Daytime napping, sleep duration and increased 8-year risk of type 2 diabetes in a British population

Y Leng, F P Cappuccio, P G Surtees, R Luben, C Brayne, K-T Khaw
Nutrition, Metabolism, and Cardiovascular Diseases: NMCD 2016, 26 (11): 996-1003

BACKGROUND AND AIMS: Few studies have prospectively examined the relationship between daytime napping and risk of type 2 diabetes. We aimed to study the effects of daytime napping and the joint effects of napping and sleep duration in predicting type 2 diabetes risk in a middle- to older-aged British population.

METHODS AND RESULTS: In 1998-2000, 13 465 individuals with no known diabetes participating in the European Prospective Investigation into Cancer-Norfolk study reported daytime napping habit and 24-h sleep duration. Incident type 2 diabetes cases were identified through multiple data sources until 31 July 2006. After adjustment for age and sex, daytime napping was associated with a 58% higher diabetes risk. Further adjustment for education, marital status, smoking, alcohol intake, physical activity, comorbidities and hypnotic drug use had little influence on the association, but additional adjustment for BMI and Waist Circumference attenuated the Odds ratio (OR) (95% CI) to 1.30 (1.01, 1.69). The adjusted ORs (95% CI) associated with short and long sleep duration were 1.46 (1.10, 1.90) and 1.64 (1.16, 2.32), respectively. When sleep duration and daytime napping were examined together, the risk of developing diabetes more than doubled for those who took day naps and had less than 6 h of sleep, compared to those who did not nap and had 6-8 h of sleep.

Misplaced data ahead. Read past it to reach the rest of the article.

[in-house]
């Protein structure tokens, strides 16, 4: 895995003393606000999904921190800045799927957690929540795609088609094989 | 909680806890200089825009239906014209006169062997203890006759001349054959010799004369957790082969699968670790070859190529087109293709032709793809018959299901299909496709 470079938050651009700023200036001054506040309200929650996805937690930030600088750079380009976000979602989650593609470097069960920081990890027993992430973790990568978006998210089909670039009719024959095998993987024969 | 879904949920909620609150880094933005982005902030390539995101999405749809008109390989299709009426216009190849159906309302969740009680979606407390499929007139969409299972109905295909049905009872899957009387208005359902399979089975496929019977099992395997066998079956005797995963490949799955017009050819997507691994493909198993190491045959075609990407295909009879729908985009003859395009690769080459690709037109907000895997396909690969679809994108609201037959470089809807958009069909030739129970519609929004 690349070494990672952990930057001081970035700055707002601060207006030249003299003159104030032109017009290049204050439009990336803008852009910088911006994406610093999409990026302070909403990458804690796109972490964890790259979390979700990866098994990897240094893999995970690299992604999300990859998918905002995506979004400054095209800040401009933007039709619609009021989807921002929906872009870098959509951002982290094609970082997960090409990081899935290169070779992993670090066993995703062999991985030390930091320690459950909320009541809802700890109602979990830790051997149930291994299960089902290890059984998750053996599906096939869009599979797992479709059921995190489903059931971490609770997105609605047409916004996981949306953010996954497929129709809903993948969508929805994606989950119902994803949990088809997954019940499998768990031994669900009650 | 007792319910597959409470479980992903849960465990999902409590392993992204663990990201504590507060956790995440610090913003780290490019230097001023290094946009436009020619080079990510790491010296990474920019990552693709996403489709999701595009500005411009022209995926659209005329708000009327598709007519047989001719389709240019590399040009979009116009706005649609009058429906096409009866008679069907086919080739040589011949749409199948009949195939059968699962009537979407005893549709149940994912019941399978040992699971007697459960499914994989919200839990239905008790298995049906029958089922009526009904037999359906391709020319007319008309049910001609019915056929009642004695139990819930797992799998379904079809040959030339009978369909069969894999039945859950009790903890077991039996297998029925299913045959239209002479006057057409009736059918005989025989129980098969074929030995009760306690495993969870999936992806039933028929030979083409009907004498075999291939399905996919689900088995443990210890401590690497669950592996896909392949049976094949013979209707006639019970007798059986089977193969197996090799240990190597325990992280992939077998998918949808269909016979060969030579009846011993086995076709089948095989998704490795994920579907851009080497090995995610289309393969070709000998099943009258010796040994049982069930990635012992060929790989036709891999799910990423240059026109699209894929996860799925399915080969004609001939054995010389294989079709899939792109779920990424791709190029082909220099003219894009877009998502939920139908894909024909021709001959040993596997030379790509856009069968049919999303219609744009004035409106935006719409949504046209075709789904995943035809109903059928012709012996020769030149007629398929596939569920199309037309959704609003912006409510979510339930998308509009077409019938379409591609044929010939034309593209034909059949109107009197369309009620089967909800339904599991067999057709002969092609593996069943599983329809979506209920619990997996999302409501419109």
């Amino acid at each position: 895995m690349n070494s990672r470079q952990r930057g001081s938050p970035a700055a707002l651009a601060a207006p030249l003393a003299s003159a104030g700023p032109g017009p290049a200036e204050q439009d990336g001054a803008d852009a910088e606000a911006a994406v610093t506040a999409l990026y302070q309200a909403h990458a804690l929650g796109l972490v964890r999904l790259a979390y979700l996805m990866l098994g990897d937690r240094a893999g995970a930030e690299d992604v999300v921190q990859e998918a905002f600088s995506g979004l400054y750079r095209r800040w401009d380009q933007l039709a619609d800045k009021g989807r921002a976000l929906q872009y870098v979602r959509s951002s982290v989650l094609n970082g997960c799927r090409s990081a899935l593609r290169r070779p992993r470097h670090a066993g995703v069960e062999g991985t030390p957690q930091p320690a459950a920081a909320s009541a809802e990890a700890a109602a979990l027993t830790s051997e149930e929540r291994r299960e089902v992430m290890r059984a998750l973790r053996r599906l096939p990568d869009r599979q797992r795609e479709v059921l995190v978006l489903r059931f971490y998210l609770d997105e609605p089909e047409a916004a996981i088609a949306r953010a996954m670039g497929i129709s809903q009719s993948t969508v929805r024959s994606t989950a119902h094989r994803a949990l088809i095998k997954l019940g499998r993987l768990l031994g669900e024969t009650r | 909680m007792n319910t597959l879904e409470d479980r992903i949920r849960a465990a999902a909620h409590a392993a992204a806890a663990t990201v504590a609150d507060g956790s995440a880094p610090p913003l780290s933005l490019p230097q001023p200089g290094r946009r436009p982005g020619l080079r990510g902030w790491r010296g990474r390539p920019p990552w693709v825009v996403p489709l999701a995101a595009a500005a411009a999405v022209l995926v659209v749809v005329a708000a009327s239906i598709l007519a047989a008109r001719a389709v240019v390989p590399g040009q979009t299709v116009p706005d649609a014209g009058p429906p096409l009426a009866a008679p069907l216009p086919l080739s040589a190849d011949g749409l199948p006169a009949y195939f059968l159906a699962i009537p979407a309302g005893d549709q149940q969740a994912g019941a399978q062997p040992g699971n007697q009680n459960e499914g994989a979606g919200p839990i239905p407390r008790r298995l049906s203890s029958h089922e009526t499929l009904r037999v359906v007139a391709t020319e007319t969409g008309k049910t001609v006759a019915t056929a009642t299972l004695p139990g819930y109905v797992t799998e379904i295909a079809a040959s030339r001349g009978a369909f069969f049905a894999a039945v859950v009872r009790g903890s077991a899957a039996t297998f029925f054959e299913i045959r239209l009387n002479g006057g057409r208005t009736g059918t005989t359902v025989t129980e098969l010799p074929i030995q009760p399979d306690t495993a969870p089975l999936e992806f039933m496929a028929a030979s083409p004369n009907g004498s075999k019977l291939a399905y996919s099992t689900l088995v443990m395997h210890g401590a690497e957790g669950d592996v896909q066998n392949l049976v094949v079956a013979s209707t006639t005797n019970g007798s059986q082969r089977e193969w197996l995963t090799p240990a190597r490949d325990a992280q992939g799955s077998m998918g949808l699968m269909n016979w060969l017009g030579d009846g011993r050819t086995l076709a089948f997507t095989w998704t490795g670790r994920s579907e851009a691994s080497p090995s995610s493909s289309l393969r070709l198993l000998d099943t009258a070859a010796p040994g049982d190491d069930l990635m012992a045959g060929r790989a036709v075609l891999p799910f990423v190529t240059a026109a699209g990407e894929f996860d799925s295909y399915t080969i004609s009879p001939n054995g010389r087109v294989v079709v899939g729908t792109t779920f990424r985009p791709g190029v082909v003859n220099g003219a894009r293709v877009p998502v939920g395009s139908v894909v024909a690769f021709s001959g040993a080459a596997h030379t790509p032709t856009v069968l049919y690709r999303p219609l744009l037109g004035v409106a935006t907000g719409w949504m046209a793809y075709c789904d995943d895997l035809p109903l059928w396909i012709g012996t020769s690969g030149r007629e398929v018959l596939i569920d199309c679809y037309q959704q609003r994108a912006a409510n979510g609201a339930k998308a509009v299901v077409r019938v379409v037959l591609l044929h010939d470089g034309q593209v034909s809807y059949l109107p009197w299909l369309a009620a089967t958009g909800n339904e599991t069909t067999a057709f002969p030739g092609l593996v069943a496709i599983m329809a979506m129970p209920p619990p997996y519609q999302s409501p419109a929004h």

CONCLUSION: Daytime napping was associated with an increased risk of type 2 diabetes, particularly when combined with short sleep duration. Further physiological studies are needed to confirm the interaction between different domains of sleep in relation to diabetes risk.

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